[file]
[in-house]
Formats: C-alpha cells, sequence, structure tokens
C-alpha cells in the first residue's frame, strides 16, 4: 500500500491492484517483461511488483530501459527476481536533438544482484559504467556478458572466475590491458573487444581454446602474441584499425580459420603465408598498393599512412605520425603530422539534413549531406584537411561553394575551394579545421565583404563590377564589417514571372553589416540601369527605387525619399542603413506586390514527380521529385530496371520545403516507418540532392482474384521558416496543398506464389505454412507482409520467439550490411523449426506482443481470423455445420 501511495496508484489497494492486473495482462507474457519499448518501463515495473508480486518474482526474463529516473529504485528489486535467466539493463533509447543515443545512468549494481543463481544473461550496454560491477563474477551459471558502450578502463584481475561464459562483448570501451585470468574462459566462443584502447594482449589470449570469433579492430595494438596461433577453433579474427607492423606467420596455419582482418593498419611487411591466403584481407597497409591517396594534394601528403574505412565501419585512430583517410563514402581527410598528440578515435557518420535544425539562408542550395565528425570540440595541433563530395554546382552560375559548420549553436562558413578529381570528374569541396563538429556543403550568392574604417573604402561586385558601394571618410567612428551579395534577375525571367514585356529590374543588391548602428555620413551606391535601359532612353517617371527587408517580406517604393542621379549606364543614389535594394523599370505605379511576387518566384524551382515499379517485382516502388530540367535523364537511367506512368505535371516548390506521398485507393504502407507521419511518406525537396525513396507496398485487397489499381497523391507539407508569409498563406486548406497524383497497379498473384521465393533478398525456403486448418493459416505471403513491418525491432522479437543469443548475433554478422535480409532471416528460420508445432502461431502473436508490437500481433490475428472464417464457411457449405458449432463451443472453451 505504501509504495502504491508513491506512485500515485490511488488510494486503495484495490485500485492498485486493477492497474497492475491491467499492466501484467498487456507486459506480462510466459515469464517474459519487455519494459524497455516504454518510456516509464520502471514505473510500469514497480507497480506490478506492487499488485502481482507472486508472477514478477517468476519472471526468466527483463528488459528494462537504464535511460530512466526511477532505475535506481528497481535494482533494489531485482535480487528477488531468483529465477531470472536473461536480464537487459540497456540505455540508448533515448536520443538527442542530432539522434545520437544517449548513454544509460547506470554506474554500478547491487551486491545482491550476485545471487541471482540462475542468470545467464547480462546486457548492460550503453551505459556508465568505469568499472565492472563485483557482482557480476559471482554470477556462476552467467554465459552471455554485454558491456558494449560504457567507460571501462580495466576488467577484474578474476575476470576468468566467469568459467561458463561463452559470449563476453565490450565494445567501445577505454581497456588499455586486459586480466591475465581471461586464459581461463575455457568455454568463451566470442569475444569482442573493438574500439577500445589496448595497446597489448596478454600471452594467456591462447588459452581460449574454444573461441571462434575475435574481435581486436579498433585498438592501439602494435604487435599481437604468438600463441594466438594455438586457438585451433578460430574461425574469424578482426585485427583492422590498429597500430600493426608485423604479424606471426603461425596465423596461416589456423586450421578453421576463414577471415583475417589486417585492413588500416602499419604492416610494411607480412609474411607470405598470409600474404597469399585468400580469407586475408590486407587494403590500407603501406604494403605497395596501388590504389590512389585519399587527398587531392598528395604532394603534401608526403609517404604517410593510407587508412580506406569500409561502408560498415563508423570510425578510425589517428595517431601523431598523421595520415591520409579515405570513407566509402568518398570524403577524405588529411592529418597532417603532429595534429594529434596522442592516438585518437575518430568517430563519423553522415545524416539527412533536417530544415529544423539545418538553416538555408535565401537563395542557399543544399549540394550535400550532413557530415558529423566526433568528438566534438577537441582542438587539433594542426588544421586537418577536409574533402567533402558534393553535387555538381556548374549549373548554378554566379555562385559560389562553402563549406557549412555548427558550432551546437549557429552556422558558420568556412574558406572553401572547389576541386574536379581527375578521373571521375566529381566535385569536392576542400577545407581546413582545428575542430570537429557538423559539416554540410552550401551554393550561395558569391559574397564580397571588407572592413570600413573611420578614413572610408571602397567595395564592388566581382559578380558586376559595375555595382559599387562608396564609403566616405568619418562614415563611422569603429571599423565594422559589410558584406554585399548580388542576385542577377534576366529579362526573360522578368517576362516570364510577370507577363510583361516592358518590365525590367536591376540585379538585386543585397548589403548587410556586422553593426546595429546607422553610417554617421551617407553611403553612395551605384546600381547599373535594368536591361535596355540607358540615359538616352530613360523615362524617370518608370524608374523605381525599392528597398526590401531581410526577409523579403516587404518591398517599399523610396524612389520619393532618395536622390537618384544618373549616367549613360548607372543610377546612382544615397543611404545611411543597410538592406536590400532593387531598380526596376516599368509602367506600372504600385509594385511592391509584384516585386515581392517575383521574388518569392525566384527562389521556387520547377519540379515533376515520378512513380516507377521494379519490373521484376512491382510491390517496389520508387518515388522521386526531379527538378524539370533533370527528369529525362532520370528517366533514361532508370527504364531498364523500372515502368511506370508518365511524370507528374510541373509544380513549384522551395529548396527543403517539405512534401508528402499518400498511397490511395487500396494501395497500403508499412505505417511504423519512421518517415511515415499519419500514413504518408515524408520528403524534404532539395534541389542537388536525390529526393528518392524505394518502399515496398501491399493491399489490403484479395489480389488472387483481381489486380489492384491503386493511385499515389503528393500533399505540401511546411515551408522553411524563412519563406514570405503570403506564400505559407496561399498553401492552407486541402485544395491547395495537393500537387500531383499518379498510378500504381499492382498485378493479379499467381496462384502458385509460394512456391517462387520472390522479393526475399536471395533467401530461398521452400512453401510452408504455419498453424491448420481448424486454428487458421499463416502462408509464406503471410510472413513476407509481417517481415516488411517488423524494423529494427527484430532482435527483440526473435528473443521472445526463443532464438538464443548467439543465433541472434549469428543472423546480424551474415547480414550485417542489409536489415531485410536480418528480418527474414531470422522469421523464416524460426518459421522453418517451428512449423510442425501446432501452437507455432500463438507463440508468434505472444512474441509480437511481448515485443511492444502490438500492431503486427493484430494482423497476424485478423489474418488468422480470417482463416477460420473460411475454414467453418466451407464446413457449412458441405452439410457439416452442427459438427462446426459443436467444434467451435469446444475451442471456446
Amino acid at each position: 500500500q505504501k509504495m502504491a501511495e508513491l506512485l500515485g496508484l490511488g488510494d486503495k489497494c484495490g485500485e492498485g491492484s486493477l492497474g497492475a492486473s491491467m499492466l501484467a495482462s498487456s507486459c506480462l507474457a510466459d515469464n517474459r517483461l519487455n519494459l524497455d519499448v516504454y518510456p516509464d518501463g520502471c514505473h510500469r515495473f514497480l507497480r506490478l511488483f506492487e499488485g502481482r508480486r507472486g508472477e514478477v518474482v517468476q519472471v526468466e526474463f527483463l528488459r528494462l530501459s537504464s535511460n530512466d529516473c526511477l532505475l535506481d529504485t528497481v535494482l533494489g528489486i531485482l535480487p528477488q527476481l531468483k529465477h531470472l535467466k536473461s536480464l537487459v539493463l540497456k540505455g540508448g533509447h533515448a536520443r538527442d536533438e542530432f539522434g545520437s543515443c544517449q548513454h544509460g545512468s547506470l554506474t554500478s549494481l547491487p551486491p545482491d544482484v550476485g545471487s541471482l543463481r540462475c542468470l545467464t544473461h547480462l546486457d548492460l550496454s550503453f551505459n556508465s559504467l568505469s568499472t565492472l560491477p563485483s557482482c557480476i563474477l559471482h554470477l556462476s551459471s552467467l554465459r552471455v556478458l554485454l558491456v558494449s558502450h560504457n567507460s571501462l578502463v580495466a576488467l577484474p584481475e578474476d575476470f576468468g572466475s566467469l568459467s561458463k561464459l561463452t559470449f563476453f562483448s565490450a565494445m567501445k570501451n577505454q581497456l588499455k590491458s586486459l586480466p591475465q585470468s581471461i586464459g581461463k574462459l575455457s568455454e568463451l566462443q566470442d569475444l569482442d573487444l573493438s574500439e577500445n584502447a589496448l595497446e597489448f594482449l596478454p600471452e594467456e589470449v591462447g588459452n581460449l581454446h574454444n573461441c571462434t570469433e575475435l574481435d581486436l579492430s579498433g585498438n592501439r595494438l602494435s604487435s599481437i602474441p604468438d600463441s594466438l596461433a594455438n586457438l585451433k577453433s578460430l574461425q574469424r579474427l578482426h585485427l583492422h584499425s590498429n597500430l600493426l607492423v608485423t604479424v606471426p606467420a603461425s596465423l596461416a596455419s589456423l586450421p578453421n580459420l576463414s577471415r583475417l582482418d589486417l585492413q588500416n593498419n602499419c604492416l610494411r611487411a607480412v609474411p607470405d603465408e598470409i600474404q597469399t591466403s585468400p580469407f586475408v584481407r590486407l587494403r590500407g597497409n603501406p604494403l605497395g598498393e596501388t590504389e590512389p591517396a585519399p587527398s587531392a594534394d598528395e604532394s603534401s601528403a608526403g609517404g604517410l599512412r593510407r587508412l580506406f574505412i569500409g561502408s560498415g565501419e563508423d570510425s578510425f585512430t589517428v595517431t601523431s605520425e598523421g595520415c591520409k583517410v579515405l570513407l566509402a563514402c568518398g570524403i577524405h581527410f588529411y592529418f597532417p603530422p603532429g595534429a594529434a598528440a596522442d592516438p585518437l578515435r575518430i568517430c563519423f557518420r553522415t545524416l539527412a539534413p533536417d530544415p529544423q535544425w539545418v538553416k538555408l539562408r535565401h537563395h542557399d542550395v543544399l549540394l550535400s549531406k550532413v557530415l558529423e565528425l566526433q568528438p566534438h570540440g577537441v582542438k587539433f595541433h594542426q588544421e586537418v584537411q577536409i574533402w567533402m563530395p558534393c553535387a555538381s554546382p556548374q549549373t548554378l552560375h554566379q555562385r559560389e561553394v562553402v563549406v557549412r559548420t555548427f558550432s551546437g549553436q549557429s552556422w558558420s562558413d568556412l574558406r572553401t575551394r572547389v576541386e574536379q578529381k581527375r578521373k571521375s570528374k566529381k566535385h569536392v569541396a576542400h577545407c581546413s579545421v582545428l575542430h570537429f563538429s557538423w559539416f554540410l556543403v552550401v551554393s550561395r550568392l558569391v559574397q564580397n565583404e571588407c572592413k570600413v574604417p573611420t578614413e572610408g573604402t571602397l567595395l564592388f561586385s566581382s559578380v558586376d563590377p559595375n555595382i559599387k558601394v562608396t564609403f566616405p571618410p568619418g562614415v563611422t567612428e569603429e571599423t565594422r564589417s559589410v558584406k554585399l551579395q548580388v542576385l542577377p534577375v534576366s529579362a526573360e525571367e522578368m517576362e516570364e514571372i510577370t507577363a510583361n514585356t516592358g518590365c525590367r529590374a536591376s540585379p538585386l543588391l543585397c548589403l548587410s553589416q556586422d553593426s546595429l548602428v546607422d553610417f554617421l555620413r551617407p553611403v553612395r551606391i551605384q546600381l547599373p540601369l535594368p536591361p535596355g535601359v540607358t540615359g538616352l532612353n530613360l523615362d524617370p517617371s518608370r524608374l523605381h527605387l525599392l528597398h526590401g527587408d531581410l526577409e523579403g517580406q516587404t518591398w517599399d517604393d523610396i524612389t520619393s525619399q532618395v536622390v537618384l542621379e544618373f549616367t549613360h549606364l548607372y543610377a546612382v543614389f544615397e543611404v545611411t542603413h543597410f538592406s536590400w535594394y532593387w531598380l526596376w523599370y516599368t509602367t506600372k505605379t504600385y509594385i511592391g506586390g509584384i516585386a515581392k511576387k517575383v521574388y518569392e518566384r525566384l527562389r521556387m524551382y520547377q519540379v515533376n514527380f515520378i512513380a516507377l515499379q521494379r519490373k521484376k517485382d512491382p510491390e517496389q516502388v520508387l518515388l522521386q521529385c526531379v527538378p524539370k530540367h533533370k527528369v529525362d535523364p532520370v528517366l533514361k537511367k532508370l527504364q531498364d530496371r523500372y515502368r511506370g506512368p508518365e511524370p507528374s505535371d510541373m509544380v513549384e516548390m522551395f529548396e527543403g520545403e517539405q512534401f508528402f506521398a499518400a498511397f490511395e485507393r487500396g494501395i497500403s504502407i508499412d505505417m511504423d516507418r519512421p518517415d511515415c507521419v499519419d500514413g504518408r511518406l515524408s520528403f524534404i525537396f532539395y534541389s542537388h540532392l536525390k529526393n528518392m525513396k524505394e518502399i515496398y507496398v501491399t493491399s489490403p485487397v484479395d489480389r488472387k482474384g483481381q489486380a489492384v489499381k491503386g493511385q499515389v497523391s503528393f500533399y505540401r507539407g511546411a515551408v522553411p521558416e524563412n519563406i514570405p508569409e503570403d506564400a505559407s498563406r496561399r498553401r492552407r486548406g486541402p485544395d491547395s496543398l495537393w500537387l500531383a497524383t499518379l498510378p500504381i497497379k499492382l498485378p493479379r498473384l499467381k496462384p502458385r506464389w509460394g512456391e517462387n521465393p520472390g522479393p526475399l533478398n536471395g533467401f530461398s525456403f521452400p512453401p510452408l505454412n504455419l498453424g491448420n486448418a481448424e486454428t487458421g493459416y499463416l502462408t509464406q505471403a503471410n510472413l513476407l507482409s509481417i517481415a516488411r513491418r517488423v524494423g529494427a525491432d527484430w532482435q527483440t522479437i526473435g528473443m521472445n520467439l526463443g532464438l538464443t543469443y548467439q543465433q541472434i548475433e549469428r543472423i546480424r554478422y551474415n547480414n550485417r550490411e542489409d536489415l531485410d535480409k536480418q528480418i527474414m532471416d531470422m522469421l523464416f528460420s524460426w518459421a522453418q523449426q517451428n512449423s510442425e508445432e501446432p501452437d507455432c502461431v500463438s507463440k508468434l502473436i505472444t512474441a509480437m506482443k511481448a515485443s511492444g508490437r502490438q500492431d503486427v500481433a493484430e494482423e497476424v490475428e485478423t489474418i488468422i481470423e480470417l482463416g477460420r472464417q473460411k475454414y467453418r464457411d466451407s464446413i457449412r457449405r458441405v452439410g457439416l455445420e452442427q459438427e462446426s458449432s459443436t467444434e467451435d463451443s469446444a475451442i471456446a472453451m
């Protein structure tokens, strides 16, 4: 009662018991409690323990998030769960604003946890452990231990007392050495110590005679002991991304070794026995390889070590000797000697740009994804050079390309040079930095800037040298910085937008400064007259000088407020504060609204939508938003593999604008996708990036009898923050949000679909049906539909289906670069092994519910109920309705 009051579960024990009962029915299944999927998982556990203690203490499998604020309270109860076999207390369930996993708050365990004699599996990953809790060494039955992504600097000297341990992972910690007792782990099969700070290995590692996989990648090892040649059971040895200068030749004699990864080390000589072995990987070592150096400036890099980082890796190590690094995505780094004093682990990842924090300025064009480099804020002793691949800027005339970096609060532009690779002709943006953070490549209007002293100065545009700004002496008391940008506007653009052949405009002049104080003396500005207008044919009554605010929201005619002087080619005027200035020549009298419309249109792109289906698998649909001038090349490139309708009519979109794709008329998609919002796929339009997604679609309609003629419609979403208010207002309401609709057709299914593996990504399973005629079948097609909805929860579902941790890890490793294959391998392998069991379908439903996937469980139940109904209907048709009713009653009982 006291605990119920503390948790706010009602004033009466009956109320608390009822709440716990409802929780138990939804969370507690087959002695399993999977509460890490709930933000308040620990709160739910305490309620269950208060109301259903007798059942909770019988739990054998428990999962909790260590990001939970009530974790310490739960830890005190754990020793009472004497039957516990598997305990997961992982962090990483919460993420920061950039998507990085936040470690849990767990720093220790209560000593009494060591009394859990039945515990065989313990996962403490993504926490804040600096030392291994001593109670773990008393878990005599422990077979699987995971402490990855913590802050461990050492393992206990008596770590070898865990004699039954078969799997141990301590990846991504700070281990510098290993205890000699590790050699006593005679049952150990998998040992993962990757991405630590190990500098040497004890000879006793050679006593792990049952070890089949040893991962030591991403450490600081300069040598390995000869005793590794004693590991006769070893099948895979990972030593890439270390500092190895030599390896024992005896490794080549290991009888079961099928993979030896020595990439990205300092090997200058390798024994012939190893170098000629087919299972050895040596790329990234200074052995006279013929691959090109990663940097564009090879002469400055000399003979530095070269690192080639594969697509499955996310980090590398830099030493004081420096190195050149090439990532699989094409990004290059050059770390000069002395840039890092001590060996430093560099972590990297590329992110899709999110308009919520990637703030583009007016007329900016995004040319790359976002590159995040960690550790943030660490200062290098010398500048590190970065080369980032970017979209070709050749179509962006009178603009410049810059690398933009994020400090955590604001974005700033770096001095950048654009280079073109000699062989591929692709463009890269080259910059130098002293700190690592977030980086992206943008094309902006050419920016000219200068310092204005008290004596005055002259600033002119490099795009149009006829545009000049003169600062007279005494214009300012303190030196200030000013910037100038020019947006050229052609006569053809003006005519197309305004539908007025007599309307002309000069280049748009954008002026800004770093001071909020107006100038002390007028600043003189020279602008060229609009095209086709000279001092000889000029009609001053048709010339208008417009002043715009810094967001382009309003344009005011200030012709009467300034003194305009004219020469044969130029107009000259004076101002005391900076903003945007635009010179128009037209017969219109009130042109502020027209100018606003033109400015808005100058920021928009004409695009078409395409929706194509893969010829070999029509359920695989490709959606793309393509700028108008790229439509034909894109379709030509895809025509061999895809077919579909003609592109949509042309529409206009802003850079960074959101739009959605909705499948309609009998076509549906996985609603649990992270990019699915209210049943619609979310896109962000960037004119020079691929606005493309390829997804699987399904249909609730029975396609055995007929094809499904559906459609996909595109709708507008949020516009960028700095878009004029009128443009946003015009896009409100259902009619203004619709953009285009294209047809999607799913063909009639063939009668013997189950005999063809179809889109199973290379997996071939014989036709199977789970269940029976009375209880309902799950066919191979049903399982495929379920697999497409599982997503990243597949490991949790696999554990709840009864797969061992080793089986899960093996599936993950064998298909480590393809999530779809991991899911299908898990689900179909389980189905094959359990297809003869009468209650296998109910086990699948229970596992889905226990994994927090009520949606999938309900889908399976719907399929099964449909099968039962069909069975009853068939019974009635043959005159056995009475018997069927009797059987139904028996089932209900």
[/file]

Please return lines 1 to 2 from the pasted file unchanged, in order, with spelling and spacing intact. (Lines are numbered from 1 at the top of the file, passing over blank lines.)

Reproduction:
[in-house]
Formats: C-alpha cells, sequence, structure tokens